Next, try to tidy up loose ends in your life to help clear some space in your mind and heart. Stuff that you might’ve been putting off, like difficult conversations and resolving any current difficulties in your relationships. If this isn’t possible, try journaling about it or writing a letter to the person even if you can’t send it to them.

This clearing process should also include physical and practical things, which can be done a little closer to the journey, like cleaning your room, paying overdue bills, sending certain emails and making phone calls you’ve been putting off. Even taking the trash out (a nice symbolic act).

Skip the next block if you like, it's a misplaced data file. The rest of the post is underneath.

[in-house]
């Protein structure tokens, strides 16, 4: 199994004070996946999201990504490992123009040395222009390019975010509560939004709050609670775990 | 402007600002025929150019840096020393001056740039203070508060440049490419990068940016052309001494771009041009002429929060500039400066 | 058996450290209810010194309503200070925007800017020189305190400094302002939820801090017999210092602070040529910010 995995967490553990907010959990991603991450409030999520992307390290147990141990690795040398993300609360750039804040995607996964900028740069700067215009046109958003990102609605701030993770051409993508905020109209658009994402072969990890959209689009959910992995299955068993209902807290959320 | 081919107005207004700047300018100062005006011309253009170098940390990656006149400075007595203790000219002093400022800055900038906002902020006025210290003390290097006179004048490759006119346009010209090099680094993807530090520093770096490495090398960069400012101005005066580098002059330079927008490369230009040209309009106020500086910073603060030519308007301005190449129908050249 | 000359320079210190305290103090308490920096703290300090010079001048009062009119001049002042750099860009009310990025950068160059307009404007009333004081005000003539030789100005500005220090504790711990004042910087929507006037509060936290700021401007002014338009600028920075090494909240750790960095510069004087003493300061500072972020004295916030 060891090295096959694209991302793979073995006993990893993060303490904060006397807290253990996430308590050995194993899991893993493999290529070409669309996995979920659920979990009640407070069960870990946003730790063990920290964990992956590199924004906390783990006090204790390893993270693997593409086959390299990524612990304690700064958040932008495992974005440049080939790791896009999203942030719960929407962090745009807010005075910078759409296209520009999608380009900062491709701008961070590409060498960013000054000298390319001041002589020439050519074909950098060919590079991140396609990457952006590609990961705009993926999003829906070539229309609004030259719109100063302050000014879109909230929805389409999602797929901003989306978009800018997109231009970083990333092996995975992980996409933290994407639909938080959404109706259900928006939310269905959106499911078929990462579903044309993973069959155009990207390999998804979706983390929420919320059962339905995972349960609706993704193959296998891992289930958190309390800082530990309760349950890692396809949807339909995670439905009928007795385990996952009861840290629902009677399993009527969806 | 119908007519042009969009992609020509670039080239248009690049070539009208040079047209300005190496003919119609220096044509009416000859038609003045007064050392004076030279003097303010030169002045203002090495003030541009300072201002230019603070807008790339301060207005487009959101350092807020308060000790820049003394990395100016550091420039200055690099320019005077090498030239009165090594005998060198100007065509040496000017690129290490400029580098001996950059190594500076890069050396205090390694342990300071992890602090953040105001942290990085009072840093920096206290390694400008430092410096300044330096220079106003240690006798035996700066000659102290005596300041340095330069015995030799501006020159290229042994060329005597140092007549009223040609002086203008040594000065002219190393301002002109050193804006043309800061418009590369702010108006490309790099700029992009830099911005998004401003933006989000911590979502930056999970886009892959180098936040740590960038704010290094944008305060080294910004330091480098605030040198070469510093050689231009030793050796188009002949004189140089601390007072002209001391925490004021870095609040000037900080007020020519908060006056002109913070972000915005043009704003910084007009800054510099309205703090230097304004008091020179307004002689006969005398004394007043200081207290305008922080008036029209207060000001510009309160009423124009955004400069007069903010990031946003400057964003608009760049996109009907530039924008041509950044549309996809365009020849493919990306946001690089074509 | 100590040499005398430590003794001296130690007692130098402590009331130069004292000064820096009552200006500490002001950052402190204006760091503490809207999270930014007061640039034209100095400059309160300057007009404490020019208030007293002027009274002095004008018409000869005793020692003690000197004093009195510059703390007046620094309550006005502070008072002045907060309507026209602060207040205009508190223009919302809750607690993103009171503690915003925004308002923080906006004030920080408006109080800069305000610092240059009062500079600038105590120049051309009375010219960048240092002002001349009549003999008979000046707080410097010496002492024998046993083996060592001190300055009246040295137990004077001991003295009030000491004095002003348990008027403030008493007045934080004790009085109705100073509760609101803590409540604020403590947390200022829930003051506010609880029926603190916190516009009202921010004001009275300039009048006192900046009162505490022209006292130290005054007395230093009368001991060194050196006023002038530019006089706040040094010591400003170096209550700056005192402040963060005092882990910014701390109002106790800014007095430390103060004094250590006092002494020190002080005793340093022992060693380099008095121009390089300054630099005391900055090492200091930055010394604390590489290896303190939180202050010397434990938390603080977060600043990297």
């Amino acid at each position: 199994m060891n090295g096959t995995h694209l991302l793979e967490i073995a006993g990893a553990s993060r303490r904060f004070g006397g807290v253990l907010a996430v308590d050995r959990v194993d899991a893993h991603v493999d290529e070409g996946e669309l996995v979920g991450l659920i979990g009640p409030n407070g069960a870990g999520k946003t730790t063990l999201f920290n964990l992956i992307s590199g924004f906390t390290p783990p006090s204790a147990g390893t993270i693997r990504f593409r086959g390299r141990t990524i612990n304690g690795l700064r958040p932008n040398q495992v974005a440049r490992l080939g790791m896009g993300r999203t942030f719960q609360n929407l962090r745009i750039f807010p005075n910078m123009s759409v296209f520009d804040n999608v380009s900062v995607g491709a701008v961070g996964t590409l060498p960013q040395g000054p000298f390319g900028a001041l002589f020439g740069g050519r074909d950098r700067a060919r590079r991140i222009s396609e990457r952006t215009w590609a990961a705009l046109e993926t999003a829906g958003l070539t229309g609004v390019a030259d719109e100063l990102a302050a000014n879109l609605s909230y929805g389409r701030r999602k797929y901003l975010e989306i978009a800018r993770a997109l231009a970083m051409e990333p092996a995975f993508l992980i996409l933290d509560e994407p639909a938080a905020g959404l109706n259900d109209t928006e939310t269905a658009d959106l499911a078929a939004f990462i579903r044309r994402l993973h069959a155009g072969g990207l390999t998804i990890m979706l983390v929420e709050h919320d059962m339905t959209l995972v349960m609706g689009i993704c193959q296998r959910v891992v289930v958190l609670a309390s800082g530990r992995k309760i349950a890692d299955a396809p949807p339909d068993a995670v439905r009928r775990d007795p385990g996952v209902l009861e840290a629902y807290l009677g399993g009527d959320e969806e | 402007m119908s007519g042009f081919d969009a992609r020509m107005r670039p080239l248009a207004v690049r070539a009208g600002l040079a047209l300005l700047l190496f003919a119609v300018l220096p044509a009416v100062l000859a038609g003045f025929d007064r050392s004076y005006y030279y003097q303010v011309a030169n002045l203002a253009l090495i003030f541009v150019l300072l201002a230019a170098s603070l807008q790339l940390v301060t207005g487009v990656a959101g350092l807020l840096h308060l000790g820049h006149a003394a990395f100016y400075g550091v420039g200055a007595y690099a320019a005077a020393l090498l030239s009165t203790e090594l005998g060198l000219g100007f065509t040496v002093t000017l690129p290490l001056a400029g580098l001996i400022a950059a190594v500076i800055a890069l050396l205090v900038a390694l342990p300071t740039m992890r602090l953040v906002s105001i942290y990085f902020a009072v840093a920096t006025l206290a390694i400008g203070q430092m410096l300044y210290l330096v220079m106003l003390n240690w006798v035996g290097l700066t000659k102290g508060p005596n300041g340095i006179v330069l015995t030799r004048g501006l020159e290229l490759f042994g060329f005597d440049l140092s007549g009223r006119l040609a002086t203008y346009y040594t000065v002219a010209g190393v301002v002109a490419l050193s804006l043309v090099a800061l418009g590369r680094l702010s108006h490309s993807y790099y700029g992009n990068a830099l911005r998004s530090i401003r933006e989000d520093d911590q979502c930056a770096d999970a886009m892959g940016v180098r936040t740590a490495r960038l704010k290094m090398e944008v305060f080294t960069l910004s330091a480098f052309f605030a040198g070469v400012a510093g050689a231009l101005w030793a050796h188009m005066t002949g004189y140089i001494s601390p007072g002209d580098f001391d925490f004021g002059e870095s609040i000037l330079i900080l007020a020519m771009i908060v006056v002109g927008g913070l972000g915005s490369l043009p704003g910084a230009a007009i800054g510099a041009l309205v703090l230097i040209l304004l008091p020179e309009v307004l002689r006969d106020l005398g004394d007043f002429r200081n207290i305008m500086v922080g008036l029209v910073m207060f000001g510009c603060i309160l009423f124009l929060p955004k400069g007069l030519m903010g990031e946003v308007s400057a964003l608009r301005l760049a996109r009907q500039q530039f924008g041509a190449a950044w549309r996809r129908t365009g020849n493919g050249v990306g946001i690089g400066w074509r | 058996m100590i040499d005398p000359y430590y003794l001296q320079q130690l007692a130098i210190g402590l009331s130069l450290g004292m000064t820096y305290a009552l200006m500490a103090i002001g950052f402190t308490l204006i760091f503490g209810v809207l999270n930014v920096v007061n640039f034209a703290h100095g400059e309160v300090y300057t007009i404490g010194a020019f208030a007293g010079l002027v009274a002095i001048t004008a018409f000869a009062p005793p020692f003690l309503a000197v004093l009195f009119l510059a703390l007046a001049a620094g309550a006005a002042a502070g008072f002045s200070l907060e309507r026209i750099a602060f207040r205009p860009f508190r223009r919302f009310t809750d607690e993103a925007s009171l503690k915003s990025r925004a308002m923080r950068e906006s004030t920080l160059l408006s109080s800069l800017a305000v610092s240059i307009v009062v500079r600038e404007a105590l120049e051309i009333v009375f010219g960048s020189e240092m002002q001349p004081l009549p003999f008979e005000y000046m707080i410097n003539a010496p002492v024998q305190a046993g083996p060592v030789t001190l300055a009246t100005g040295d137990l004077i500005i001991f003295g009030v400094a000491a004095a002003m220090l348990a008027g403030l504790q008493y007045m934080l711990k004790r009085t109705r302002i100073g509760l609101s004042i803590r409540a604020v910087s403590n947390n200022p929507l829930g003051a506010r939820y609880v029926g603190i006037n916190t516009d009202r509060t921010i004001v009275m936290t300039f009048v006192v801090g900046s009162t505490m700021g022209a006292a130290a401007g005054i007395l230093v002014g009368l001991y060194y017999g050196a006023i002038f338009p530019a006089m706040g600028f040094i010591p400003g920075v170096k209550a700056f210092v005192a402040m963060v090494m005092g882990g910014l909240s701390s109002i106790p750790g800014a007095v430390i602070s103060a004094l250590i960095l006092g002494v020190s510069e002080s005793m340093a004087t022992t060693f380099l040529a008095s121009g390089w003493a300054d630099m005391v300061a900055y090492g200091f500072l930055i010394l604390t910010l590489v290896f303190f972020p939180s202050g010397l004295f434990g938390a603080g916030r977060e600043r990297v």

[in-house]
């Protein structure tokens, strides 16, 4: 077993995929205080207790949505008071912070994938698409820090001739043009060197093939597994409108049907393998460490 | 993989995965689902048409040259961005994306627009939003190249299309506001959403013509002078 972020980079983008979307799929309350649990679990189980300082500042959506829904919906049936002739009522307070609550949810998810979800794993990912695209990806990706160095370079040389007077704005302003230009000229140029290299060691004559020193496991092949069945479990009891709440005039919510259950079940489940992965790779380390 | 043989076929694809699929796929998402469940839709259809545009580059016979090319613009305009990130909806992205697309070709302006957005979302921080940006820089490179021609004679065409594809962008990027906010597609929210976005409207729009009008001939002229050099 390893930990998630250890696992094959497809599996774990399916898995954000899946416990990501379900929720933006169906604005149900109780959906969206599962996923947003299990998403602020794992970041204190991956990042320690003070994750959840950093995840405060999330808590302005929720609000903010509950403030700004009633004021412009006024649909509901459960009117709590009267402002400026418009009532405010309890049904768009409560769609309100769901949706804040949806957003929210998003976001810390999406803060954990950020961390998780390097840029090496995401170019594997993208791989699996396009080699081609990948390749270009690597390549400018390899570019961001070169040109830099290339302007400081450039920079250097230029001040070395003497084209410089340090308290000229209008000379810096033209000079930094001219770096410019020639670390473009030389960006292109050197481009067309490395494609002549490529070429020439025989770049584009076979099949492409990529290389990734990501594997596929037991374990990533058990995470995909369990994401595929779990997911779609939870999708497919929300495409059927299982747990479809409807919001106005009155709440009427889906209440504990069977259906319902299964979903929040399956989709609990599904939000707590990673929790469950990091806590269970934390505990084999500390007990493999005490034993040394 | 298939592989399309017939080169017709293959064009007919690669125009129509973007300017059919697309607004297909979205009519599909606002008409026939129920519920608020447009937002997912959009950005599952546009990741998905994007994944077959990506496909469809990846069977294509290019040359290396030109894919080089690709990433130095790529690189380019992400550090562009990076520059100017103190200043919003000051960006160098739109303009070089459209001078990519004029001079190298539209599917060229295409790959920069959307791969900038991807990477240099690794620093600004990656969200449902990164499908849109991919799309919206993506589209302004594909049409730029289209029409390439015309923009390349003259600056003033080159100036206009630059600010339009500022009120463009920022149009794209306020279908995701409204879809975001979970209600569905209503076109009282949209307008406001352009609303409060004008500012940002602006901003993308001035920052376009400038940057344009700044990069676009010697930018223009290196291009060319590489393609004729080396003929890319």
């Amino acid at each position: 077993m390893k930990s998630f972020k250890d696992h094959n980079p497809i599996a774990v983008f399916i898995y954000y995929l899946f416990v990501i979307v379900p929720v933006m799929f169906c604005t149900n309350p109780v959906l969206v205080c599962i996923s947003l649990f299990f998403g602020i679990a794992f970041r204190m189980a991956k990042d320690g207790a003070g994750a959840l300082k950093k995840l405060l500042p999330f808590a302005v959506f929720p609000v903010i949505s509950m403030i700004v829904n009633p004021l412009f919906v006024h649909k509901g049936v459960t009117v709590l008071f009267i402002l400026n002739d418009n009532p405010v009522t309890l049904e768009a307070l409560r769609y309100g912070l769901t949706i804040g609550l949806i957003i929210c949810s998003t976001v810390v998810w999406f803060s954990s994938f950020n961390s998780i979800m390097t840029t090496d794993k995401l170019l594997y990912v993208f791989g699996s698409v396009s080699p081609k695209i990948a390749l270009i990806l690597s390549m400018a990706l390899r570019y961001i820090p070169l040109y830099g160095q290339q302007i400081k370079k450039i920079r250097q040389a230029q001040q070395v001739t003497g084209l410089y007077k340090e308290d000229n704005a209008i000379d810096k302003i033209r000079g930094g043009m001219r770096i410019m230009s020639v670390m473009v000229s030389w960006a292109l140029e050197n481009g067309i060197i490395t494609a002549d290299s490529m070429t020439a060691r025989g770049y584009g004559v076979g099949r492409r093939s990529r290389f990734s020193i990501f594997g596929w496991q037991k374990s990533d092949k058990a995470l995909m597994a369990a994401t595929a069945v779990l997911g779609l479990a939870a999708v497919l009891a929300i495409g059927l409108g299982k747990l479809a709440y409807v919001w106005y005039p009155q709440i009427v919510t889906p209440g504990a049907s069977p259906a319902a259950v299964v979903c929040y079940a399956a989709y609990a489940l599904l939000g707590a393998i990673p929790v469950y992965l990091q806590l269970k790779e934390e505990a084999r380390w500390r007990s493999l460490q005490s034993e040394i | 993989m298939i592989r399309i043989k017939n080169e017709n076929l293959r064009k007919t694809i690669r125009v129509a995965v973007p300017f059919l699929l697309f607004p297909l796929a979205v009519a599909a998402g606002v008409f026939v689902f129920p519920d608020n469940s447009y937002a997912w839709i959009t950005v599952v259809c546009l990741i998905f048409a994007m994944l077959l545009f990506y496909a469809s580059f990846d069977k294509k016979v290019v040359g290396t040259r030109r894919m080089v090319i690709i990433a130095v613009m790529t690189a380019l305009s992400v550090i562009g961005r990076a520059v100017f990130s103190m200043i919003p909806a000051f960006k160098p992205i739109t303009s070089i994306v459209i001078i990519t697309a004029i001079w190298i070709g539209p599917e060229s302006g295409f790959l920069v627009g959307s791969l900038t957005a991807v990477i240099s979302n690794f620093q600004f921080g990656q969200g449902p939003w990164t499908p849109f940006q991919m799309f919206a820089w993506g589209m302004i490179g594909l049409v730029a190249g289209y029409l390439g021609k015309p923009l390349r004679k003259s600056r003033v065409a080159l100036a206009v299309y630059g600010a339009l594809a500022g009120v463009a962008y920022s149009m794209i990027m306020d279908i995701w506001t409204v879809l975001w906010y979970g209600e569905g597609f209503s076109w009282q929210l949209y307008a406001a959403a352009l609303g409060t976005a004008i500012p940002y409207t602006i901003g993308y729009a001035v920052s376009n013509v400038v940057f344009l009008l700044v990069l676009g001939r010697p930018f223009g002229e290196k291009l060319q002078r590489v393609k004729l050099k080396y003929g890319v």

Keep phone use and digital communication to an absolute minimum during the day of the journey, so take care of potential calls and emails in advance. If you think you might want to speak with someone like a close friend or family member soon after, its a good idea to notify them in advance so they will be available and ready for the conversation.

Prepare Well, and Journey Safely

The preparation one takes will significantly influence how a journey plays out and is the groundwork for a transformative experience. Put simply, the influence of a good preparation should not be underestimated. That said, it should not become a gruelling undertaking or huge burden. It should be done with enthusiasm and should help you, rather than stress you. So go, prepare well, and take care!

I wish you well with your preparations and on your journey.

path nature journey

Did I miss anything? What do you think are the best ways one can prepare for a deep and rewarding journey? Please share in the comments below!